If the National Republican Congressional Committee is any guide, Republicans seeking to unseat Democrats in the U.S. House see promise in linking them to House Speaker Nancy Pelosi, the California Democrat who has shepherded much of the Obama administration’s legislation through the House.
The committee didn’t feature Texas U.S. Rep Henry Cuellar, D-Laredo, among 10 Pelosi "puppets" displayed on its website. But Bryan Underwood, the Republican running against Cuellar, recently called him a "Pelosi pawn."
"Ninety-six percent of last session, he voted with Nancy Pelosi," Underwood said June 12 at the Republican Party of Texas convention.
When we followed up with Underwood’s campaign, consultant John Pritchett pointed us to an online Washington Post database of lawmakers’ voting histories showing that Cuellar voted with Democrats 96 percent of the time in 2009-10.
"She’s the leader of the party, she’s the speaker of the party, she is the party," Pritchett said.
Fair enough? Well, we asked Pritchett about Underwood’s reference to "last session" in his convention remark. In the parlance of Washington, that would ordinarily mean the session before the current one, which began Jan. 5, 2010. However, Pritchett said that Underwood meant the entire period the current House membership — the 111th Congress — has been voting, from January 2009 through this month.
Setting aside for a moment Cuellar’s votes in step with his party, we wondered how he’s personally aligned with Pelosi.
A caveat: Any check of the vote-for-vote ratio between Cuellar and the speaker wouldn’t reflect Cuellar’s full voting history. That’s because Pelosi doesn’t vote that often. The House Speaker’s primary role is to preside over the 435-member House, generally voting only when it would make a difference in the legislation’s outcome. Sean Theriault, an associate professor of government at the University of Texas at Austin, put it like this: "If not voting makes them look like they have the entire House’s interest at heart, all the better."
From early 2009 through May 28, 2010, Pelosi voted 71 times, while Cuellar voted 1,323 times, according to the database. And according to the database, Pelosi and Cuellar both voted 48 times from Jan. 6, 2009 to Dec. 24, 2009 with Cuellar voting with Republicans five times and lining up with Pelosi 43 times, compiling an 89.5-percent I’m-with-her rate. Six months into the 2010 session, Pelosi has voted 23 times, according to the database, with Cuellar voting like her all 23 times. Republicans voted with them thrice.
When did Cuellar stray from Pelosi’s side in 2009? He voted for Rep. Bart Stupak’s amendment that put restrictions on abortions available in government-run health care plans. He voted for Rep. Walt Minnick’s amendment that would have scrapped certain consumer protections proposed in financial overhaul legislation. He voted for a bill to disapprove the obligation to purchase troubled assets under the stimulus act. And he voted against two appropriation bills; Cuellar is the only Texan in the Blue Dog Coalition, a group of fiscally-conservative Democrats.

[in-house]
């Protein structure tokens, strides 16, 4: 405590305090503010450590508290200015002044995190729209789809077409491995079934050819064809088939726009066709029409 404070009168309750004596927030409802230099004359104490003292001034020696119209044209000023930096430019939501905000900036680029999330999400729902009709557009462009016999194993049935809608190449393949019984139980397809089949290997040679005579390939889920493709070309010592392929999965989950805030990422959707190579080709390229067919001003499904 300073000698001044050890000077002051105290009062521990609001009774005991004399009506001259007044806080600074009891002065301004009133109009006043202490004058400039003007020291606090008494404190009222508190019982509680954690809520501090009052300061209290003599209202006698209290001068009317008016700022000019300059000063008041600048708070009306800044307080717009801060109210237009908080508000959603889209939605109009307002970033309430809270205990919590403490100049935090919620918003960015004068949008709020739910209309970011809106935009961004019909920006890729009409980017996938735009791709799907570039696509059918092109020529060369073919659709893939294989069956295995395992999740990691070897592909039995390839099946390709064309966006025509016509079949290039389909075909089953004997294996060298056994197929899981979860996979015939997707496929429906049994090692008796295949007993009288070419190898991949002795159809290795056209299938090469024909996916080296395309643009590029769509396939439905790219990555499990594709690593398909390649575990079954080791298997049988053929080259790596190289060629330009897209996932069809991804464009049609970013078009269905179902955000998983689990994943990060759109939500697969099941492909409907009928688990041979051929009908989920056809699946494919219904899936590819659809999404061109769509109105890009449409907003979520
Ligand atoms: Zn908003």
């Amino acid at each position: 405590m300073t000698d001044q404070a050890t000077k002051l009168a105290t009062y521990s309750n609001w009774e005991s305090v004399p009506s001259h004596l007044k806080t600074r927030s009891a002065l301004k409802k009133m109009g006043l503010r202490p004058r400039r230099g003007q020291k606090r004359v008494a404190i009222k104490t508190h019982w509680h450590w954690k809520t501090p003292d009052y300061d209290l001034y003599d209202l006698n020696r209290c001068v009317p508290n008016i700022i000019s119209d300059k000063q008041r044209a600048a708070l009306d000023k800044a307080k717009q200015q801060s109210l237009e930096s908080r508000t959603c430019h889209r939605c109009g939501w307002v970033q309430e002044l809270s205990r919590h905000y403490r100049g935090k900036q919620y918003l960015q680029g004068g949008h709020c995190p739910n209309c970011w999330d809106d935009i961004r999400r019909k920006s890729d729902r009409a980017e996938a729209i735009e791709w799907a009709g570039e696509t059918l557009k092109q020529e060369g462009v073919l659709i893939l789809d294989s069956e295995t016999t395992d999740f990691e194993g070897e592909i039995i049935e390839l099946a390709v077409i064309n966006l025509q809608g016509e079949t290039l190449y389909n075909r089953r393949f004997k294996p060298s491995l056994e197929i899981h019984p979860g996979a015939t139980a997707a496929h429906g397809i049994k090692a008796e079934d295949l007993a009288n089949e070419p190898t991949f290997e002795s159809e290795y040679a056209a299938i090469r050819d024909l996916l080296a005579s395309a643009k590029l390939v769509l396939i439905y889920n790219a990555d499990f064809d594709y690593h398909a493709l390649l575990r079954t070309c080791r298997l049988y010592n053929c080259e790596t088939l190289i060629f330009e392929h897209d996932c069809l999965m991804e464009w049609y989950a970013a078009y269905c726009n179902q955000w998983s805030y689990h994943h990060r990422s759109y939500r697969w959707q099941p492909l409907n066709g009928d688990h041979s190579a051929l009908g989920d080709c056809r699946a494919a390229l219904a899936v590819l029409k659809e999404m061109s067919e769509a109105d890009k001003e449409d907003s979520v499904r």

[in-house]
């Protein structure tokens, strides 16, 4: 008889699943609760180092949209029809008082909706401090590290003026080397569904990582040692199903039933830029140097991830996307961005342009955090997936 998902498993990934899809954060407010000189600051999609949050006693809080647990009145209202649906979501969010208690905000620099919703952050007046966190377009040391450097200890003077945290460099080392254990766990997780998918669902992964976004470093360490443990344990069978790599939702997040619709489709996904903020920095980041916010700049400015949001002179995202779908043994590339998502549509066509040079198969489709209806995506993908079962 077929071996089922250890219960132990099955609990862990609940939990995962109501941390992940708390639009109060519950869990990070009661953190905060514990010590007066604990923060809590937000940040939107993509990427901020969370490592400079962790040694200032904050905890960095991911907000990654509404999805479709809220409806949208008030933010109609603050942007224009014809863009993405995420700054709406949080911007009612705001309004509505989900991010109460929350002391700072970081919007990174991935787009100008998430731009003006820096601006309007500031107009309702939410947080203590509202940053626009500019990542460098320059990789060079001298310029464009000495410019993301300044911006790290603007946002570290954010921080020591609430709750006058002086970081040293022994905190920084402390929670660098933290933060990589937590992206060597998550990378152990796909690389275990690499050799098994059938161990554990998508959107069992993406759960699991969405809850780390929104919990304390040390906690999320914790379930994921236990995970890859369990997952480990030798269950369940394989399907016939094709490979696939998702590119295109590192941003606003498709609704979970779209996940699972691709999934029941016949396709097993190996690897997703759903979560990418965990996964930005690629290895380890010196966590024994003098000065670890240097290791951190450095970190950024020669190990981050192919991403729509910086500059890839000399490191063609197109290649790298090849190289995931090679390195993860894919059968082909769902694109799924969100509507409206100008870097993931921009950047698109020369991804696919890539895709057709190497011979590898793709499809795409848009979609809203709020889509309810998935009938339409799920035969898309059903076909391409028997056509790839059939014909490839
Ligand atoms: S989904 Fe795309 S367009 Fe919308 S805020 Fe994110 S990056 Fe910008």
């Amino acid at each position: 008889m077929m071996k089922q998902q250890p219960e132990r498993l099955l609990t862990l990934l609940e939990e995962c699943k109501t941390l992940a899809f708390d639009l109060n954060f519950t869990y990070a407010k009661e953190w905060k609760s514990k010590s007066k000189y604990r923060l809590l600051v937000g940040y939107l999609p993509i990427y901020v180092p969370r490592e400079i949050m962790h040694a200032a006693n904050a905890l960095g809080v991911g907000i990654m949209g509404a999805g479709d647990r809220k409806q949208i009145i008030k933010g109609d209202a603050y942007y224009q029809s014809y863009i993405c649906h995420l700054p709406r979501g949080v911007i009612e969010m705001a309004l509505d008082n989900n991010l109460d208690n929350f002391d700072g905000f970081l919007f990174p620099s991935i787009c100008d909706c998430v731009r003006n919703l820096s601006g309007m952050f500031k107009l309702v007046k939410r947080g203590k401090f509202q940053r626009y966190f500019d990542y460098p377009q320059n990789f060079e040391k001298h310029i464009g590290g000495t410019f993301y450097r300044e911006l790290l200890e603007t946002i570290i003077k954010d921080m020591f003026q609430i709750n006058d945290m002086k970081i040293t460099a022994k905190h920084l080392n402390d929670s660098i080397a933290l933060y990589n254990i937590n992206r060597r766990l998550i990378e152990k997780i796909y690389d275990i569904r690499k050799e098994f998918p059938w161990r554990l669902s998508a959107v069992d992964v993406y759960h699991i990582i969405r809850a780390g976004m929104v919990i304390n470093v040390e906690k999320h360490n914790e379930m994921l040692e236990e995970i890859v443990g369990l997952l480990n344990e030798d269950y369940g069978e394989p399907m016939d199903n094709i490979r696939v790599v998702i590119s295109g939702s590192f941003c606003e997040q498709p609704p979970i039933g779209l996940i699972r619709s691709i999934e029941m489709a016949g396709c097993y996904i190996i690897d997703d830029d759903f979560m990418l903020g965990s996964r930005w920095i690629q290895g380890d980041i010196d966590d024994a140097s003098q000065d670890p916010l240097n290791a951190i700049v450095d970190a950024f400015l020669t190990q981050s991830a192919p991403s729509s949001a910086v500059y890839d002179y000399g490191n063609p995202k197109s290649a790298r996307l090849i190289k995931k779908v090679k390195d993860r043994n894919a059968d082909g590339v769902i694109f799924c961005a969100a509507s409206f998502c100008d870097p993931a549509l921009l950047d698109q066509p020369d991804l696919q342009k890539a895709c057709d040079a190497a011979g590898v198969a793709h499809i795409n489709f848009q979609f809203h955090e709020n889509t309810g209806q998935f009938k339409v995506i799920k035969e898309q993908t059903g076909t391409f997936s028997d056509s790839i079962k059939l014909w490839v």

Colin Strother, a spokesman for Cuellar’s campaign, pointed out that the 96 percent that Underwood cites includes a raft of votes for minor items, such as a vote to congratulate the New Orleans Saints for winning the Super Bowl.
Finally, we sought other measures of Cuellar’s vote history.
One measure is how many times he’s voted in step with President Barack Obama when he’s clearly indicated his preferences — 92 percent of his votes deferred to Obama last session, according to Congressional Quarterly. Separately, the respected National Journal reviewed 97 key roll-call votes in 2009, ultimately classing Cuellar as a "centrist." Based on those selected votes, the Journal rated him the 215th most liberal member of the House, which also makes him the 216th most conservative. That hits the median position in the center exactly.
Summing up: Underwood misspoke when he said "last session" in referring to votes that took place over the last House session (2009) as well as the current one (2010). He also wasn’t as precise as he could have been if he intended delegates to think he was talking about Cuellar lock-stepping with fellow Democrats, rather than just Speaker Pelosi.
Still, Cuellar tends to vote nearly all the time with her — and with his party. Cuellar voted nearly 90 percent of the time just like Pelosi last session and this session, he voted just like her on the 23 occasions they’ve both voted. Since January 2009, Cuellar has voted 96 percent of the time in alignment with most fellow Democrats.
We rate Underwood’s statement as Mostly True.